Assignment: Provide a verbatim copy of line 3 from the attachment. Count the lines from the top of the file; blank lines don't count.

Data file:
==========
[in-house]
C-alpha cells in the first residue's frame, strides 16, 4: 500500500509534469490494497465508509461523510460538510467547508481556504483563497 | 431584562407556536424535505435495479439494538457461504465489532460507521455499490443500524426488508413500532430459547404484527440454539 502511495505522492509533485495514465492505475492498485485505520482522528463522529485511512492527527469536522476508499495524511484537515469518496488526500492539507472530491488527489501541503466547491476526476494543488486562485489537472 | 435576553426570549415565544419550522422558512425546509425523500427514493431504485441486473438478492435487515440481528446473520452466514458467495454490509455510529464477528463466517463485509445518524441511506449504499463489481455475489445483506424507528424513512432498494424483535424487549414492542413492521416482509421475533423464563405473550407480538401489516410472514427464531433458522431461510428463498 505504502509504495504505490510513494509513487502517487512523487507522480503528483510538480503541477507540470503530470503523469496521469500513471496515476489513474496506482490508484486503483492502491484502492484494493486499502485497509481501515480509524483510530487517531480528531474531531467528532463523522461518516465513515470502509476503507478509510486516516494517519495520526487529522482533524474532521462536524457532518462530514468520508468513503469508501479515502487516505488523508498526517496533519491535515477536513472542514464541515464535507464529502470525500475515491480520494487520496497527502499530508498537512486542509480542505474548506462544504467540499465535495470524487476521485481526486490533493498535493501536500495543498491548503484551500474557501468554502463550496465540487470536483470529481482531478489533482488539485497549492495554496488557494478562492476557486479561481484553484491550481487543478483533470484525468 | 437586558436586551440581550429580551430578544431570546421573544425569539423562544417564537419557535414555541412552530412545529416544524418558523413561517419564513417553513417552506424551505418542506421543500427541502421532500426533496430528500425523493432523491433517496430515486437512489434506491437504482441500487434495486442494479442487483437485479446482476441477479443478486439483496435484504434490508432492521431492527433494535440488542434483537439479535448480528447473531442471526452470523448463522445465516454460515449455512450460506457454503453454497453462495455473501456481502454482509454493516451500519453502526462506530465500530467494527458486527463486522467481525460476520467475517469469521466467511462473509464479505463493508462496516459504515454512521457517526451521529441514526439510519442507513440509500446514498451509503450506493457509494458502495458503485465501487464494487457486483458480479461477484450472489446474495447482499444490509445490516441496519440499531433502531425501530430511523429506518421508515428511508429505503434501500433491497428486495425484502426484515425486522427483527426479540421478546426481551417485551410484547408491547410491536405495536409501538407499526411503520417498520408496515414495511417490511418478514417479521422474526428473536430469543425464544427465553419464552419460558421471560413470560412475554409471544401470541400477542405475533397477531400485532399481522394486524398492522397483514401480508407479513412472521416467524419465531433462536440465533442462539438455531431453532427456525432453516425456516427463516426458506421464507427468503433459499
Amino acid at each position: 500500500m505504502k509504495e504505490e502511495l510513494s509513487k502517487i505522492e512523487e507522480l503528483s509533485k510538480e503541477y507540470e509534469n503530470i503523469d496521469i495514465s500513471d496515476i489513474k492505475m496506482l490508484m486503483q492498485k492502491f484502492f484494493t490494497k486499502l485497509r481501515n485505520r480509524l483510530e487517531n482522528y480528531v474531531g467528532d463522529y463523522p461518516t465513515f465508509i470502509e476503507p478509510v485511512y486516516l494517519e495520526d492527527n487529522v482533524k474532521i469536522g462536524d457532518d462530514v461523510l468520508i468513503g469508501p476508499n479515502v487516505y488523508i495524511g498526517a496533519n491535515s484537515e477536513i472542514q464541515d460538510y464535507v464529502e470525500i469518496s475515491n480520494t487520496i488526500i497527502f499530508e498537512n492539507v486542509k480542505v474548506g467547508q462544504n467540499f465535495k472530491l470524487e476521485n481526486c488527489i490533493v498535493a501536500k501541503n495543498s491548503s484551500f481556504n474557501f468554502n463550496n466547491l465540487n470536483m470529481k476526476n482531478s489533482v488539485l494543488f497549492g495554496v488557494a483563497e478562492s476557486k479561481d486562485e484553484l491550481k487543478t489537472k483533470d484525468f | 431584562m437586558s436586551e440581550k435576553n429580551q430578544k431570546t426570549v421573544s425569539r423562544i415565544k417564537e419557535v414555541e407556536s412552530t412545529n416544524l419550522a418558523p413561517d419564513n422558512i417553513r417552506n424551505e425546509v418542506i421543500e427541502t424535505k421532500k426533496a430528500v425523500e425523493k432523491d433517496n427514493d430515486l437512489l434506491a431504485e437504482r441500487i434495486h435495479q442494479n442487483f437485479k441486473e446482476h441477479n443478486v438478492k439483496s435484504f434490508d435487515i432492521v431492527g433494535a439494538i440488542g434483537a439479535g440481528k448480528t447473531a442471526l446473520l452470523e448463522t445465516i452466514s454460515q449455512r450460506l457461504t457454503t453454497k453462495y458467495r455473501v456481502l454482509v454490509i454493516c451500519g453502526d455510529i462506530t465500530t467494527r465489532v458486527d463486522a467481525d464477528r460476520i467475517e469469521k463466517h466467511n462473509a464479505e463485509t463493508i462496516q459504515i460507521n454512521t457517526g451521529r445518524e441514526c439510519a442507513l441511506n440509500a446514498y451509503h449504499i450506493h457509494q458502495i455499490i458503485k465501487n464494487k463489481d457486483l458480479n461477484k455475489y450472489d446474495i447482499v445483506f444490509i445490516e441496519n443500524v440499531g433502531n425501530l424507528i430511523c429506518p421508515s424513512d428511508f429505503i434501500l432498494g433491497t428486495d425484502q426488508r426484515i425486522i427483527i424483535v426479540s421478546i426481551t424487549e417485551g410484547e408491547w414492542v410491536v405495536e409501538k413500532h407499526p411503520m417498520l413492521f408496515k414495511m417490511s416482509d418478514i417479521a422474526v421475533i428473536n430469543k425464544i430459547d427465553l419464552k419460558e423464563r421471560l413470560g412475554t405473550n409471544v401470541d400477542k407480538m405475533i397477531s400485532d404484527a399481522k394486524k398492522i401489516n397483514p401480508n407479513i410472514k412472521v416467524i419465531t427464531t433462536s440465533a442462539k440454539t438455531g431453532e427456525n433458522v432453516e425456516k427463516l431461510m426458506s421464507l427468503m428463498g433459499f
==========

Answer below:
Amino acid at each position: 500500500m505504502k509504495e504505490e502511495l510513494s509513487k502517487i505522492e512523487e507522480l503528483s509533485k510538480e503541477y507540470e509534469n503530470i503523469d496521469i495514465s500513471d496515476i489513474k492505475m496506482l490508484m486503483q492498485k492502491f484502492f484494493t490494497k486499502l485497509r481501515n485505520r480509524l483510530e487517531n482522528y480528531v474531531g467528532d463522529y463523522p461518516t465513515f465508509i470502509e476503507p478509510v485511512y486516516l494517519e495520526d492527527n487529522v482533524k474532521i469536522g462536524d457532518d462530514v461523510l468520508i468513503g469508501p476508499n479515502v487516505y488523508i495524511g498526517a496533519n491535515s484537515e477536513i472542514q464541515d460538510y464535507v464529502e470525500i469518496s475515491n480520494t487520496i488526500i497527502f499530508e498537512n492539507v486542509k480542505v474548506g467547508q462544504n467540499f465535495k472530491l470524487e476521485n481526486c488527489i490533493v498535493a501536500k501541503n495543498s491548503s484551500f481556504n474557501f468554502n463550496n466547491l465540487n470536483m470529481k476526476n482531478s489533482v488539485l494543488f497549492g495554496v488557494a483563497e478562492s476557486k479561481d486562485e484553484l491550481k487543478t489537472k483533470d484525468f | 431584562m437586558s436586551e440581550k435576553n429580551q430578544k431570546t426570549v421573544s425569539r423562544i415565544k417564537e419557535v414555541e407556536s412552530t412545529n416544524l419550522a418558523p413561517d419564513n422558512i417553513r417552506n424551505e425546509v418542506i421543500e427541502t424535505k421532500k426533496a430528500v425523500e425523493k432523491d433517496n427514493d430515486l437512489l434506491a431504485e437504482r441500487i434495486h435495479q442494479n442487483f437485479k441486473e446482476h441477479n443478486v438478492k439483496s435484504f434490508d435487515i432492521v431492527g433494535a439494538i440488542g434483537a439479535g440481528k448480528t447473531a442471526l446473520l452470523e448463522t445465516i452466514s454460515q449455512r450460506l457461504t457454503t453454497k453462495y458467495r455473501v456481502l454482509v454490509i454493516c451500519g453502526d455510529i462506530t465500530t467494527r465489532v458486527d463486522a467481525d464477528r460476520i467475517e469469521k463466517h466467511n462473509a464479505e463485509t463493508i462496516q459504515i460507521n454512521t457517526g451521529r445518524e441514526c439510519a442507513l441511506n440509500a446514498y451509503h449504499i450506493h457509494q458502495i455499490i458503485k465501487n464494487k463489481d457486483l458480479n461477484k455475489y450472489d446474495i447482499v445483506f444490509i445490516e441496519n443500524v440499531g433502531n425501530l424507528i430511523c429506518p421508515s424513512d428511508f429505503i434501500l432498494g433491497t428486495d425484502q426488508r426484515i425486522i427483527i424483535v426479540s421478546i426481551t424487549e417485551g410484547e408491547w414492542v410491536v405495536e409501538k413500532h407499526p411503520m417498520l413492521f408496515k414495511m417490511s416482509d418478514i417479521a422474526v421475533i428473536n430469543k425464544i430459547d427465553l419464552k419460558e423464563r421471560l413470560g412475554t405473550n409471544v401470541d400477542k407480538m405475533i397477531s400485532d404484527a399481522k394486524k398492522i401489516n397483514p401480508n407479513i410472514k412472521v416467524i419465531t427464531t433462536s440465533a442462539k440454539t438455531g431453532e427456525n433458522v432453516e425456516k427463516l431461510m426458506s421464507l427468503m428463498g433459499f